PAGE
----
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A quarter of families struggle to balance work and childcare

By Rachel Lawlerfamily playing childcare funding

More than a quarter of families with children under five (27%) are struggling to balance work and childcare, according to a new survey by the Alliance.

After the Alliance's Freedom of Information investigation into how early years funding rates were set, the government has repeatedly cited its "record investment" into the sector. Children and families minister Vicky Ford has also cited "sufficent" available childcare places as evidence that the current funding rates are working.

In response, the Alliance has asked parents of young children whether or not the policy is working for them and their family's needs.

The Alliance surveyed more than 3,000 parents between July and August 2021 and found that:

  • Parents in deprived areas were 22% more likely to say that they are struggling to access childcare.
  • Four out of five parents (80%) said that the government is not doing enough to help them access affordable, accessible childcare.
  • One in six (17%) parents said difficulties accessing childcare had resulted in poor mental health, with stress and anxiety the most frequent complaints.
  • One in six (16%) reported having to reduce their working hours and single parents were twice as likely to report needing to change jobs or leave work entirely as a result (11% compared to 6% of dual-parent households).
  • A third (36%) of parents said that difficulties accessing childcare had negatively impacted their work life, with nearly half of those (47%) reporting that it had negatively impacted their mental health.

According to the government’s own data, the number of providers on the early years register has fallen drastically over the past 12 months, with a net loss of more than 2,500 settings - equivalent to 4.5% of the overall sector.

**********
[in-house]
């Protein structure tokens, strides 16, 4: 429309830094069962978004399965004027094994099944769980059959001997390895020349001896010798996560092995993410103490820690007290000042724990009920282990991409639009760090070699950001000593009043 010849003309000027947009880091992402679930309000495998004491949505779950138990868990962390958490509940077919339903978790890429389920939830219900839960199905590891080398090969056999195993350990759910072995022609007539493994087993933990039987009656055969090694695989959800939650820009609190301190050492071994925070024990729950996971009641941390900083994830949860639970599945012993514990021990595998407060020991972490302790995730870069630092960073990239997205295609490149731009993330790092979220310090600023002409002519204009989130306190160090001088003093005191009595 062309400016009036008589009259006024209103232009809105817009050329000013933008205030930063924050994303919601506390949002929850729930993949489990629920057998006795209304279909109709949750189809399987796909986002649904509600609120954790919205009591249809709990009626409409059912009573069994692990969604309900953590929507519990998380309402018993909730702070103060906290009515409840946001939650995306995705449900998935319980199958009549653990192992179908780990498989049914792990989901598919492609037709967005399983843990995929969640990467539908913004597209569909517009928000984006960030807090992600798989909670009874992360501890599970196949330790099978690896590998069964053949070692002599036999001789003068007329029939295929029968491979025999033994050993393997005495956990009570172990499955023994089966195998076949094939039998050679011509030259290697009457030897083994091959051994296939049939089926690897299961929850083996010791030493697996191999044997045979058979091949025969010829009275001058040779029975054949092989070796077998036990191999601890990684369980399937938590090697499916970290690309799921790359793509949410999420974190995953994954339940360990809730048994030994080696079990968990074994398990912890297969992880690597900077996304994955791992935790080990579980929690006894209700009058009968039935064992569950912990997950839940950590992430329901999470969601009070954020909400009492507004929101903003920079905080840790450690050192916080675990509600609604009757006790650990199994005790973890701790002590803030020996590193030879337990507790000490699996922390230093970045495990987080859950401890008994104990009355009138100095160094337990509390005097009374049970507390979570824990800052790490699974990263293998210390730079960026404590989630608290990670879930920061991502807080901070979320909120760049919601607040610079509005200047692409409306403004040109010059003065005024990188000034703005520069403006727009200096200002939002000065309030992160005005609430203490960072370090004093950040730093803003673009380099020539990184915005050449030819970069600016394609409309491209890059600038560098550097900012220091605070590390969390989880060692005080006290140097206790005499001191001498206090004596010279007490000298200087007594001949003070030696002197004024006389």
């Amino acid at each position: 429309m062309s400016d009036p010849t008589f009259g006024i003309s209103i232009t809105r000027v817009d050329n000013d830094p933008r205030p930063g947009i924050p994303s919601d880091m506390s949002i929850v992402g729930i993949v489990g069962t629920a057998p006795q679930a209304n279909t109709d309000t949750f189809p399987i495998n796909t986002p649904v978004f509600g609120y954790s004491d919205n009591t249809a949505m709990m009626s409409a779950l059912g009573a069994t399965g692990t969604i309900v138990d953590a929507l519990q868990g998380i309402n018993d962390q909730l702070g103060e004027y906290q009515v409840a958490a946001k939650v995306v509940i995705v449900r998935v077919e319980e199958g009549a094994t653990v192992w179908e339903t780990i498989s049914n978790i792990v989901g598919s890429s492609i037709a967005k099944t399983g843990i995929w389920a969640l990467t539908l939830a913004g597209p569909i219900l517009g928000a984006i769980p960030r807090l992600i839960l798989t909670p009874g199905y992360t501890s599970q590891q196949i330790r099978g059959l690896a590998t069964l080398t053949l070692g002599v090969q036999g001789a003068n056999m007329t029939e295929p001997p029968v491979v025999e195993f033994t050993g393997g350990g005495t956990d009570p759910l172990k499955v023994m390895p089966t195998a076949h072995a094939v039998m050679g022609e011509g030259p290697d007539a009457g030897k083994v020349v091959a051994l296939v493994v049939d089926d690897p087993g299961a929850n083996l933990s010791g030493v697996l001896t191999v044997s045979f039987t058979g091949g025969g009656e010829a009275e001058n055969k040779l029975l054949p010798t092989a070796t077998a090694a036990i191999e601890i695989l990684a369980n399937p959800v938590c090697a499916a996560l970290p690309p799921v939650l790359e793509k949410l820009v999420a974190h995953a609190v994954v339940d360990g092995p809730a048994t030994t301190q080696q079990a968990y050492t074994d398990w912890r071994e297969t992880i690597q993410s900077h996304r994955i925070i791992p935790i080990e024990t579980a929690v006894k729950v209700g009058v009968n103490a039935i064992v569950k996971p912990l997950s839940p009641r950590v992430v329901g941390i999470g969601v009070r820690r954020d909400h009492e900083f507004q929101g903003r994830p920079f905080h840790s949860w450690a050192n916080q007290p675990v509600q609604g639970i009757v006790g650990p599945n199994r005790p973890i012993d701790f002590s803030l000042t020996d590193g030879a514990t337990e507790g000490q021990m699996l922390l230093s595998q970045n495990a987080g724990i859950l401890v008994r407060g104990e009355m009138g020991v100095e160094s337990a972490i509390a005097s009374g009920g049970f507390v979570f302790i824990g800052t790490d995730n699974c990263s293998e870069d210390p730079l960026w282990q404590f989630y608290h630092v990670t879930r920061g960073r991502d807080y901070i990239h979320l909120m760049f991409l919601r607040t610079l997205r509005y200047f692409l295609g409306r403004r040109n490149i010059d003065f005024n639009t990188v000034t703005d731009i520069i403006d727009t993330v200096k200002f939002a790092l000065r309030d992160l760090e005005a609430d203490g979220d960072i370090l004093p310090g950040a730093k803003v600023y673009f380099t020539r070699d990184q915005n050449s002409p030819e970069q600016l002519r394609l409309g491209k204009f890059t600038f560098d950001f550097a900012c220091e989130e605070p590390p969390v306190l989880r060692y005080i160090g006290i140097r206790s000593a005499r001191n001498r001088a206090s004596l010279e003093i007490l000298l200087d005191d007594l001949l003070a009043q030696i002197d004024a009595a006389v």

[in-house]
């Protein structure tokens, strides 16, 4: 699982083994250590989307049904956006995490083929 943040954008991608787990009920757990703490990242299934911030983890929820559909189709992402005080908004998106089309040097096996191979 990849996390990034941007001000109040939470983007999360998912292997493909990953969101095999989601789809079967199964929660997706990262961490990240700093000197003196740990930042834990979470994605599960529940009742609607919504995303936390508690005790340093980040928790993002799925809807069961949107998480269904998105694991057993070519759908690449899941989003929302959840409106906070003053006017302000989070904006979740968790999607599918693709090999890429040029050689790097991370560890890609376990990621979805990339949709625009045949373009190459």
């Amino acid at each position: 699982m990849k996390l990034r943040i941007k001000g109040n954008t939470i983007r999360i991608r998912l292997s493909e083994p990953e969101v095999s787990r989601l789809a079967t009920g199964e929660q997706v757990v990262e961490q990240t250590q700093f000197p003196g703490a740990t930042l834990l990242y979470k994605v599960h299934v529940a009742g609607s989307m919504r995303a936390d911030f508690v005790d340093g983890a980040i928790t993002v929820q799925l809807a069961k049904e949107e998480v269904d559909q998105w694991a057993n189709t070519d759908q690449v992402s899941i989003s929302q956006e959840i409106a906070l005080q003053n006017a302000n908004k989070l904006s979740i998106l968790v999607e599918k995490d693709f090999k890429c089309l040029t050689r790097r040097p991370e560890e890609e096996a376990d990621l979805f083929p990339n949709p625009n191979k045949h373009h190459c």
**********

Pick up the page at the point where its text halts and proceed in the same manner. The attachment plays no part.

Parent struggles
Parents of children who had previously attended a childcare setting that had now permanently closed often found it challenging to secure an alternative, with just one in three (29%) saying it was “easy” to find a new setting.

One parent told the Alliance: “My stress levels are higher due to having to balance work and looking after my son at the same time. I am constantly worried about not meeting my job commitments and deadlines.”

Another said: “There are limited places for babies in my area. The nursery we attend is due to close due to the landlords not renewing the lease – it’s an outstanding nursery. This will be the fifth one to close. I and other parents have had to move three times chasing here and there before work and older children’s drop offs."

"Difficult choices"
Neil Leitch, chief executive of the Alliance, commented: "This government has repeatedly told the public it is on the side of working families, but cuts to crucial early care and education tell a different story. Early years settings deliver vital learning and development opportunities to young children, but also provide the quality childcare that parents rely on to work, bring in additional income and further their careers.

"With budgets becoming ever tighter in the face of rising costs and stagnant funding, many nurseries, pre-schools and childminders have been forced to make tough decisions about the days, hours, and flexibility they can offer. As our survey shows, this in turn is forcing parents to make their own difficult choices about their working lives. For settings and families in more deprived areas, these challenges are even more acute.

"We have seen the government documents: ministers are fully aware that early years underfunding is driving up childcare costs – and that this is keeping parents, and especially mothers out of the workplace – and yet they continue to insist that all is fine and refuse to even review what is clearly a broken system.

"We urge the government to seize the opportunity of the spending review this autumn to finally show it has the interests of children and families at heart, something it is yet to demonstrate in any meaningful way."

"A decade of underfunding"
Tulip Siddiq, Labour's shadow minister for the early years, commented: “Working parents are under incredible daily pressure as a result of the Government’s failure to deliver affordable childcare for all.

“A decade of underfunding has driven up childcare costs and reduced availability, with nearly 3,000 providers lost since the start of this year alone. As so often is the case under the Conservatives, it is the poorest families who are bearing the brunt of this failure.

“This Conservative Government has been all talk and no action when it comes to supporting parents with childcare. Ministers need to wake up to the huge difficulties facing families and put their needs first as we rebuild after the pandemic.”

Spending review
The Alliance is calling on the government to conduct a full review of early years funding rates and commit to significant investment in the sector at the comprehensive spending review due to take place this autumn.